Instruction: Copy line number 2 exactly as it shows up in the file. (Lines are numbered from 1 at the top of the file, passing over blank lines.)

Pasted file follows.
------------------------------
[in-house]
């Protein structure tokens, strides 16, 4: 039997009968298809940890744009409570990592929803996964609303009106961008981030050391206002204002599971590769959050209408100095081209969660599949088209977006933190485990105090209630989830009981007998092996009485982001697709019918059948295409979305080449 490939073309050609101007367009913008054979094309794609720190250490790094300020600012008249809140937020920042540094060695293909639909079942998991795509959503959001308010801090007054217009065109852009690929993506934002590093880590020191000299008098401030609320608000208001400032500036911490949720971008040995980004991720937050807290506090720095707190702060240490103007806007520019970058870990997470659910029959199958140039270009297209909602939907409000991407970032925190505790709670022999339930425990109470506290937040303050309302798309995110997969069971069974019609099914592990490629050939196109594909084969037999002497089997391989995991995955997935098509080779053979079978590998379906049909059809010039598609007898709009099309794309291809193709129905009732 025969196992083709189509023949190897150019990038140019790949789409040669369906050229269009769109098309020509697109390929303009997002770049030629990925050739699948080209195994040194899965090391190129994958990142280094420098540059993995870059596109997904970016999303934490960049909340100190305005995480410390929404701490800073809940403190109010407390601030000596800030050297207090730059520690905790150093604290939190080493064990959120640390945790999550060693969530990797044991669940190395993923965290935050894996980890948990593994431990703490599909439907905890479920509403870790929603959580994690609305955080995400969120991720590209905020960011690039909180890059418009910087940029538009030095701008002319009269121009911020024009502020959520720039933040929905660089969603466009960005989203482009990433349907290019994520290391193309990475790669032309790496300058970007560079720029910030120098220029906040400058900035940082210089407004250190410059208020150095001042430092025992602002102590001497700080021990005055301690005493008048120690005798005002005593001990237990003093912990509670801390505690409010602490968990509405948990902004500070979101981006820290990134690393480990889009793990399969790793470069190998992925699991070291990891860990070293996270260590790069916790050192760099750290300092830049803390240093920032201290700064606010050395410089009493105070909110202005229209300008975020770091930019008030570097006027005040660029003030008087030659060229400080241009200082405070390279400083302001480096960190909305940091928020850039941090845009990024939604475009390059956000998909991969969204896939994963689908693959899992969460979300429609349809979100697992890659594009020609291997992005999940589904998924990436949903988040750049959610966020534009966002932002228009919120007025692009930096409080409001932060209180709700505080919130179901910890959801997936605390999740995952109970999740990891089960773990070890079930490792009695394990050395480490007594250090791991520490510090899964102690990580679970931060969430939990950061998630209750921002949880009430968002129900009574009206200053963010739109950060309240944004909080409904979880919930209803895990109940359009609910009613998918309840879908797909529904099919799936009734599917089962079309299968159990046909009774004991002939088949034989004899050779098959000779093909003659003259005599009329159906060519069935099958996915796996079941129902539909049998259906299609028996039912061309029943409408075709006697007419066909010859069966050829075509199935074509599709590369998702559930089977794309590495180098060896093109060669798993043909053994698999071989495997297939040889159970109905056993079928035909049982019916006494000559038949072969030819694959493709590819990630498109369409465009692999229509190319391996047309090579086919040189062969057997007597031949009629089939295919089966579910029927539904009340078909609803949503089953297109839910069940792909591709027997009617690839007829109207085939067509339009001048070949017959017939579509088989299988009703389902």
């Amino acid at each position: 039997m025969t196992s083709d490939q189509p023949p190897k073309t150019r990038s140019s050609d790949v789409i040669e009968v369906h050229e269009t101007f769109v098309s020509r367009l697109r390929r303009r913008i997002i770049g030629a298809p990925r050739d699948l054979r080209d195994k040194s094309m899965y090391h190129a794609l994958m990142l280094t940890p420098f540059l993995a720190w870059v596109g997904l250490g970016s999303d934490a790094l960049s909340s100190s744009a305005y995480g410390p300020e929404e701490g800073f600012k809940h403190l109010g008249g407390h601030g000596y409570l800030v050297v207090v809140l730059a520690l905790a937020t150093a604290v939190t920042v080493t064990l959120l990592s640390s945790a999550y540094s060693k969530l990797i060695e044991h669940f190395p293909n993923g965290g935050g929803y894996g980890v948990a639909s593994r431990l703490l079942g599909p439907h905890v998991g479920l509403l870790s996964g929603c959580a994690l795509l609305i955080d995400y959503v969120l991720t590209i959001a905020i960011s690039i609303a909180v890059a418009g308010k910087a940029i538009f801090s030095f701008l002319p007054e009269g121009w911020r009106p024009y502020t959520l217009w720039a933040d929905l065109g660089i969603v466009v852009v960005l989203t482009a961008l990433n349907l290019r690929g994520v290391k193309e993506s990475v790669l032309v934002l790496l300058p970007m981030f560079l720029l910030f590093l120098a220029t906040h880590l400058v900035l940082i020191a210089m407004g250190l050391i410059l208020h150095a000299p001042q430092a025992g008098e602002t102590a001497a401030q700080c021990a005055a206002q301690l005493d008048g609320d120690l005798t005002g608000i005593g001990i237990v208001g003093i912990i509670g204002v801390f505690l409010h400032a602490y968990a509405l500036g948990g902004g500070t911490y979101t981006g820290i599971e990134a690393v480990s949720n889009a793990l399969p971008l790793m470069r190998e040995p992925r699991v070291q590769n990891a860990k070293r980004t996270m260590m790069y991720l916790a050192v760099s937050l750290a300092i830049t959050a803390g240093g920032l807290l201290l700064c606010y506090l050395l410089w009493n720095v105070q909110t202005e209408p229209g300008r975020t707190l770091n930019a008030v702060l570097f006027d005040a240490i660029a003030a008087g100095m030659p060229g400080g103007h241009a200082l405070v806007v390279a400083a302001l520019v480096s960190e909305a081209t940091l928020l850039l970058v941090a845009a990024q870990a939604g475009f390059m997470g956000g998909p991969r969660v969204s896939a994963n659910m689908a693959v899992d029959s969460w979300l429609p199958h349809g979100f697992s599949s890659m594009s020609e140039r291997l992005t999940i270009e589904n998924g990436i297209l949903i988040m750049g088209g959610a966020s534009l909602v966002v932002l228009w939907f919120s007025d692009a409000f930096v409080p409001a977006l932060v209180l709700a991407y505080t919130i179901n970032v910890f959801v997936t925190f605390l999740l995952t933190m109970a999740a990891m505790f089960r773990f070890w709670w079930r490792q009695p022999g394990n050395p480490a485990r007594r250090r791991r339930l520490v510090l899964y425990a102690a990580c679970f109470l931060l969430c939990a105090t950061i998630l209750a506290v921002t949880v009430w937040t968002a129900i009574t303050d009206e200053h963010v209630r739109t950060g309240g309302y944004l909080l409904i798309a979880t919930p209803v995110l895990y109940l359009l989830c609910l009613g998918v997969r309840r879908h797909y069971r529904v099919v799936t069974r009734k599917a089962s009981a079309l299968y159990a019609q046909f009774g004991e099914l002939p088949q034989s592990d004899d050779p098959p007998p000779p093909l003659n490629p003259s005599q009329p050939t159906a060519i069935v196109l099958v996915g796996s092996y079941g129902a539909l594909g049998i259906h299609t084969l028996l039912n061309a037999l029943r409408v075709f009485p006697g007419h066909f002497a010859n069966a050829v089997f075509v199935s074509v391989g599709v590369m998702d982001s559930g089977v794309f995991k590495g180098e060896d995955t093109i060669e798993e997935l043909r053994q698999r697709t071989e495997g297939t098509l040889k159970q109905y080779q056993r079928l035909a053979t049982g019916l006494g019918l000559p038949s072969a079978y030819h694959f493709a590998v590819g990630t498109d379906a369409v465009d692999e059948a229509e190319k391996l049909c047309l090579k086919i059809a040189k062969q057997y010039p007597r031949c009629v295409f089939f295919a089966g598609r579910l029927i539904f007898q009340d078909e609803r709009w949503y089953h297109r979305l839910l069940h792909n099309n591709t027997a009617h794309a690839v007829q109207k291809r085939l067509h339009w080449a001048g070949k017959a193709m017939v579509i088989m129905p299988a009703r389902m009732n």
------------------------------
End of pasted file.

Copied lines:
């Protein structure tokens, strides 16, 4: 039997009968298809940890744009409570990592929803996964609303009106961008981030050391206002204002599971590769959050209408100095081209969660599949088209977006933190485990105090209630989830009981007998092996009485982001697709019918059948295409979305080449 490939073309050609101007367009913008054979094309794609720190250490790094300020600012008249809140937020920042540094060695293909639909079942998991795509959503959001308010801090007054217009065109852009690929993506934002590093880590020191000299008098401030609320608000208001400032500036911490949720971008040995980004991720937050807290506090720095707190702060240490103007806007520019970058870990997470659910029959199958140039270009297209909602939907409000991407970032925190505790709670022999339930425990109470506290937040303050309302798309995110997969069971069974019609099914592990490629050939196109594909084969037999002497089997391989995991995955997935098509080779053979079978590998379906049909059809010039598609007898709009099309794309291809193709129905009732 025969196992083709189509023949190897150019990038140019790949789409040669369906050229269009769109098309020509697109390929303009997002770049030629990925050739699948080209195994040194899965090391190129994958990142280094420098540059993995870059596109997904970016999303934490960049909340100190305005995480410390929404701490800073809940403190109010407390601030000596800030050297207090730059520690905790150093604290939190080493064990959120640390945790999550060693969530990797044991669940190395993923965290935050894996980890948990593994431990703490599909439907905890479920509403870790929603959580994690609305955080995400969120991720590209905020960011690039909180890059418009910087940029538009030095701008002319009269121009911020024009502020959520720039933040929905660089969603466009960005989203482009990433349907290019994520290391193309990475790669032309790496300058970007560079720029910030120098220029906040400058900035940082210089407004250190410059208020150095001042430092025992602002102590001497700080021990005055301690005493008048120690005798005002005593001990237990003093912990509670801390505690409010602490968990509405948990902004500070979101981006820290990134690393480990889009793990399969790793470069190998992925699991070291990891860990070293996270260590790069916790050192760099750290300092830049803390240093920032201290700064606010050395410089009493105070909110202005229209300008975020770091930019008030570097006027005040660029003030008087030659060229400080241009200082405070390279400083302001480096960190909305940091928020850039941090845009990024939604475009390059956000998909991969969204896939994963689908693959899992969460979300429609349809979100697992890659594009020609291997992005999940589904998924990436949903988040750049959610966020534009966002932002228009919120007025692009930096409080409001932060209180709700505080919130179901910890959801997936605390999740995952109970999740990891089960773990070890079930490792009695394990050395480490007594250090791991520490510090899964102690990580679970931060969430939990950061998630209750921002949880009430968002129900009574009206200053963010739109950060309240944004909080409904979880919930209803895990109940359009609910009613998918309840879908797909529904099919799936009734599917089962079309299968159990046909009774004991002939088949034989004899050779098959000779093909003659003259005599009329159906060519069935099958996915796996079941129902539909049998259906299609028996039912061309029943409408075709006697007419066909010859069966050829075509199935074509599709590369998702559930089977794309590495180098060896093109060669798993043909053994698999071989495997297939040889159970109905056993079928035909049982019916006494000559038949072969030819694959493709590819990630498109369409465009692999229509190319391996047309090579086919040189062969057997007597031949009629089939295919089966579910029927539904009340078909609803949503089953297109839910069940792909591709027997009617690839007829109207085939067509339009001048070949017959017939579509088989299988009703389902």